• Considering how Meghan had played the respective categories beforehand, I don’t think she bet either Daily Double properly, though in actual fact I think her hand may have been forced on the second one by her underbet on the first. That said: had she bet to take the lead on the first Daily Double, she would have been safe to bet clue value on the second one (a reasonable proposition here considering she gave incorrect responses on both $400 and $800 in the category), and she would have held the lead going into Final. ANAGRAM PAIRS was a category that Meghan had already done well in; it was a situation calling for a massive bet. (I, for one, would have gone True Daily Double there.)
  • As it turned out, Meghan nearly caught a huge break when Will seemed to have difficulties with anagrams, and Will was only saved by the judges finding references for butane being rated on sulfur content (and being able to identify Paul Robeson).
  • “Effective” in first on buzzer stats: Will 35.85% (19/53), Meghan 45.28% (24/53), Karen 18.87% (10/53)

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17 Comments on "Today’s Final Jeopardy – February 1, 2019"

  1. Can’t help but notice that a more “robust” bet by Meghan on either of her Daily Doubles would have given her a lead going into Final Jeopardy…following Andy’s theme of noting that participants seem to be unwilling to bet as much as they should on DDs

  2. Butane’s not a lamp oil

  3. This game seemed like it was more of a buzzer race. There were a lot of easy questions that all of them appeared to know, so the game came down to who got to answer the questions (or question the answers).

  4. Stephen McFarland | February 1, 2019 at 11:43 pm |

    Butane has many uses, even as a fuel for some lamps. But butane is not a lamp oil. Regardless of its sulfur content, you will not find butane “lamp oil” availabile anywhere.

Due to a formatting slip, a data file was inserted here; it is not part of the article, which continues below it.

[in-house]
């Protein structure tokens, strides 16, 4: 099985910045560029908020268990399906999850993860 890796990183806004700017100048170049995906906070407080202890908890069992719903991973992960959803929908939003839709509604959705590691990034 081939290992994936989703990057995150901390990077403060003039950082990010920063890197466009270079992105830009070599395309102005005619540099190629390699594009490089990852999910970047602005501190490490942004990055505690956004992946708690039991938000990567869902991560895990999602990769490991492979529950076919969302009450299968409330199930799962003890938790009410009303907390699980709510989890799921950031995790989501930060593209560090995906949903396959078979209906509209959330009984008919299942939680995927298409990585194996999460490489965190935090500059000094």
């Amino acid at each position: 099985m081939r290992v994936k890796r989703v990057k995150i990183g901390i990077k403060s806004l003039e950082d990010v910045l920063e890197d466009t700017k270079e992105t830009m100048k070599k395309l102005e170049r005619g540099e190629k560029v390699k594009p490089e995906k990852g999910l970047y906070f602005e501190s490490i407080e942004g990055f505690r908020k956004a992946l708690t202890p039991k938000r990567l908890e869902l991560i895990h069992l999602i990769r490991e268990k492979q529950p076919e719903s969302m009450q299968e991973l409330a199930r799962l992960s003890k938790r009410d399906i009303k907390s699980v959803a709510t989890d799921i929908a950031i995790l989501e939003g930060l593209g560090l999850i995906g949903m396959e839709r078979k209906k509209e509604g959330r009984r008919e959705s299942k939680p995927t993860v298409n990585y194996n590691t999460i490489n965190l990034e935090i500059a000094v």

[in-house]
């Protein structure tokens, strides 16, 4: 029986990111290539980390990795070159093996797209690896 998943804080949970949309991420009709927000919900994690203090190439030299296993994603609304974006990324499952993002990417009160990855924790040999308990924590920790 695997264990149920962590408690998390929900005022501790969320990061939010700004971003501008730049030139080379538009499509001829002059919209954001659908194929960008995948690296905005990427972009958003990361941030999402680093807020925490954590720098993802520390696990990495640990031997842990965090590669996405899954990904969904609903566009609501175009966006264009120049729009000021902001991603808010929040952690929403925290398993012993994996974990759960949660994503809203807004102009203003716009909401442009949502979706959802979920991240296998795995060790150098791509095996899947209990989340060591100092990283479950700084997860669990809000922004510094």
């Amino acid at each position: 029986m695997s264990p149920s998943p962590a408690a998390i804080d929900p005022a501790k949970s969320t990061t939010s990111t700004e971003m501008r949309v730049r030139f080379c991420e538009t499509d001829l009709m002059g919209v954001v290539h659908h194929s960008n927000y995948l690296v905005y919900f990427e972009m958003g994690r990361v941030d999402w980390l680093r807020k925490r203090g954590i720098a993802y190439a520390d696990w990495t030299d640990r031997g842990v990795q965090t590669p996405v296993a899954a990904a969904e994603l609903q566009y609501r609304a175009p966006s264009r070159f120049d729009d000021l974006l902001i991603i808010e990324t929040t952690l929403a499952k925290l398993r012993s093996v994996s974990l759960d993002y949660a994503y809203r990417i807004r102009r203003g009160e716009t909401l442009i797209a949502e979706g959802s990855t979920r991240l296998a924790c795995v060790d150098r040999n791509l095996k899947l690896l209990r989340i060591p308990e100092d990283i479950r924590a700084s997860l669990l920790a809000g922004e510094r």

• The clue read, and I quote: “The amount of sulfur present determines the grade of this lamp fuel”

      The clue did not say “lamp oil”, it said “lamp fuel”. And as you have said, “Butane has many uses, even as a fuel for some lamps”. Therefore, it is a lamp fuel.

  5. Enos Williams | February 2, 2019 at 12:14 am |

    About that “W”ords category, am I the only one who would pronounce “wench” and “winch” the same? I’m afraid I would have been ruled incorrect somewhere.

    • Are you from California? Are “pin” and “pen” nearly indistinguishable when you say them? It’s my understanding that the similarity of those two pronunciations are the hallmark of an accent particular to parts of California.

  6. I was surprised they credited “Expos” for the Montreal question. The phrasing seemingly called for the name of the World’s Fair that inspired the team name, not the team name itself, and they’re usually such sticklers about adding or dropping an “s.”

    • The difference here is that “expos” was alluded to in the clue with regards to the team name, and in these cases, the judges have accepted either in the past.

      • Thanks for the explanation. It seemed reasonable to accept it under the circumstances, but I didn’t know that the judges had a policy of ruling either correct for clues like this.

    • i agree……….. i saw the moderator explanation. i don’t agree with that interpretation being sound logic but i’m not a J judge.

      i’ve sometimes wondered with J clues if you could give an answer that is not what they were targeting. sometimes they come very close to using “this” twice i.e. you could interpret that a second unrelated item is a reasonable response to the clue. sometimes you look at a clue and have to consciously think of what they are asking.

      here’s a plural question… would valkeries sp? been ok for the plot to kill hitler i.e. the valkerie’s plot.

  7. Alex gives an interesting pronunciation of Albany in the New York State of Mind category. Al, as in pal. I’ve only ever heard and said it as Al, as in all, and I’ve lived in NY all my life.

  8. On a $600 clue Will said “Isabel Alayende” instead of “Isabel Allende” and amazingly no one noticed that.

    • The show’s judges tend to give more latitude towards foreign words. I assure you it did not go unnoticed and that it was a conscious decision by the judges to allow it.